Because the State of California did such a poor job managing our prison system (e.g., 200% capacity, 70% recidivism), the State was ordered by the U.S. Supreme Court to reduce the prison population, forcing at least 30,000 so-called “low level” criminals in State prisons to be transferred to County jails. Over the objections of several groups, including the California State Sheriff’s Association and the Public Policy Institute of California, the State’s response to this challenge is to spend Billions of dollars to expand the County jail system. Despite the fact that alternative measures were approved and recommended, almost all of the funds being spent will be spent on bricks and mortar solutions, a solution already known to be insufficient given the recent U.S. Supreme Court decision.
As of September 2012, nearly two dozen building projects were in the works which, when completed, will mean more than 10,000 new beds for criminals in County jails. Here are some interesting factoids about these new projects and, more importantly for the citizens of Lake Forest, about the new jail that is going to be built on the grounds of Musick Jail.
Over the 20+ projects approved and funded by the State, the average number of beds being built is 456 (range 42 to 1270) and the average cost per bed is $186,035 (range $80,000 to $262,267). The new Musick Jail addition is larger than average (512 vs. 456) and more expensive than average to build ($195,312 vs. $186,035).
Less than a third of the 20+ projects involve a new building. All the rest of the projects involve expanding or replacing an existing structure. Musick Jail is one of the few projects where a new building is being proposed.
Nearly two thirds of the 20+ projects involve maximum security inmates. As far as the State knows, Musick Jail does not involve maximum security inmates. The most recent State AB 900 progress report (Sept 2012) notes that Orange County is slated for “512 medium security beds and related ancillary space.” Only by reading the MOU between Lake Forest and the Sheriff do we learn that the Sheriff plans to place maximum security inmates into Musick, apparently unbeknownst to the State who is funding the project.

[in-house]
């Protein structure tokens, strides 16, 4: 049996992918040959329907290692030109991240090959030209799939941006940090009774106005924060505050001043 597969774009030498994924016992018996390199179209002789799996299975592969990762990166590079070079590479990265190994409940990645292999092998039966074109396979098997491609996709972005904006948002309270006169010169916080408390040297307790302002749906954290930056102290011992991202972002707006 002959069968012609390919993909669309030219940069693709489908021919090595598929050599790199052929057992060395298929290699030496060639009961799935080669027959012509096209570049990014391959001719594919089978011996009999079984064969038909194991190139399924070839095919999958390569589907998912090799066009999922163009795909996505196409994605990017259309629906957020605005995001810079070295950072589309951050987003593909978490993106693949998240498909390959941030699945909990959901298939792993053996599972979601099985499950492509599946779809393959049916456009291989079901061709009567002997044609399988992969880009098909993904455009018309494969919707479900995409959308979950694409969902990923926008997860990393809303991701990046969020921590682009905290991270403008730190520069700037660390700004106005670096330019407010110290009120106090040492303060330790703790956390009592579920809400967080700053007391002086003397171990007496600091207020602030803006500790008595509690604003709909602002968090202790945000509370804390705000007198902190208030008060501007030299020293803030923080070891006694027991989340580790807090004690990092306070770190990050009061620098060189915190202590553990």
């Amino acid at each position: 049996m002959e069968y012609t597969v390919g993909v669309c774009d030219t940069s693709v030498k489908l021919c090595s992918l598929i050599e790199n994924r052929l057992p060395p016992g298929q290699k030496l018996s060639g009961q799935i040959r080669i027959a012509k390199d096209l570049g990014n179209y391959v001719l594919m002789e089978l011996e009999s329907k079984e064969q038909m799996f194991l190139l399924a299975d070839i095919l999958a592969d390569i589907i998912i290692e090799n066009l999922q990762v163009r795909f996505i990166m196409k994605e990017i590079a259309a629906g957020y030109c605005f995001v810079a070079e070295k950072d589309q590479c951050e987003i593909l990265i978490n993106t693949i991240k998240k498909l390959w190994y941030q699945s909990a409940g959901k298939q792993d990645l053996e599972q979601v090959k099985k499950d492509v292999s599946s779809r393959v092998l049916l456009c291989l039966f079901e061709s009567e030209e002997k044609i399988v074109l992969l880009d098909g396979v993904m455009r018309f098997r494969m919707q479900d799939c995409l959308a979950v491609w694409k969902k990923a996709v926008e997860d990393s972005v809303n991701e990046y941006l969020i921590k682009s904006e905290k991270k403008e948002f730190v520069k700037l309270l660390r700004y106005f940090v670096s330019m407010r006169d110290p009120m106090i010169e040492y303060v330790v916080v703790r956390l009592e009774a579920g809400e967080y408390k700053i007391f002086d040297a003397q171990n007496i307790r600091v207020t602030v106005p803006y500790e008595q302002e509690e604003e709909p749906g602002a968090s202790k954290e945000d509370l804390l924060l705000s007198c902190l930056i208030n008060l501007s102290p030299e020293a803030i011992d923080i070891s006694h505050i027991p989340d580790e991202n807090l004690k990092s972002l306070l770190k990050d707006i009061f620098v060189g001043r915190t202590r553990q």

Most of the nearly two dozen projects are being built in relatively isolated areas, some miles away from the nearest home, business, or office building. Of all these projects, no project is being built closer to existing occupied spaced than Musick, which now abuts the commercial space along the North side of Bake Parkway and sits within 1,000 feet of residential property.
Most of the new projects are being built next to areas where the home prices are modest, to say the least. No other county is building or renovating any prison/jail structure that sits in a more expensive area than Musick Jail. The average home price for homes closest to the new projects is slightly under $250,000. The average price of homes for sale near Musick is $602,078.
Here are the figures for the average home price for homes closest to the some of the proposed prison/jail additions -
• Orange County (Lake Forest) - $602,078
• Santa Barbara (Santa Maria) - $414,631
• Los Angeles (Castaic) - $353,057
• San Diego (Santee) - $281,505
• Solano (Fairfield) - $185,740
• Madera (Madera) - $99,969
• Calaveras (San Andreas) - $98,355
• Kern (Bakersfield) - $91,653
• San Bernardino (Adelanto) - $89,360
It should be clear to see that the Musick Jail project is an outlier. Compared to the rest of the AB 900 prisons construction projects, Musick Jail is more expensive on a cost per bed basis, proposes to add more inmates, proposes to build a stand-alone facility while others add or replace to existing buildings, is being built closest to existing occupied space, and is being built next to the most expensive homes in the State by more than double the value.
Orange County may need to expand its ability to handle inmates, but the selection of Musick Jail is a poor choice indeed.
Next week on December 11 the Board of Supervisors will consider ratifying the plans for Musick. There is still time to go to their website and voice your opposition, or show up at the meeting and testify against the move.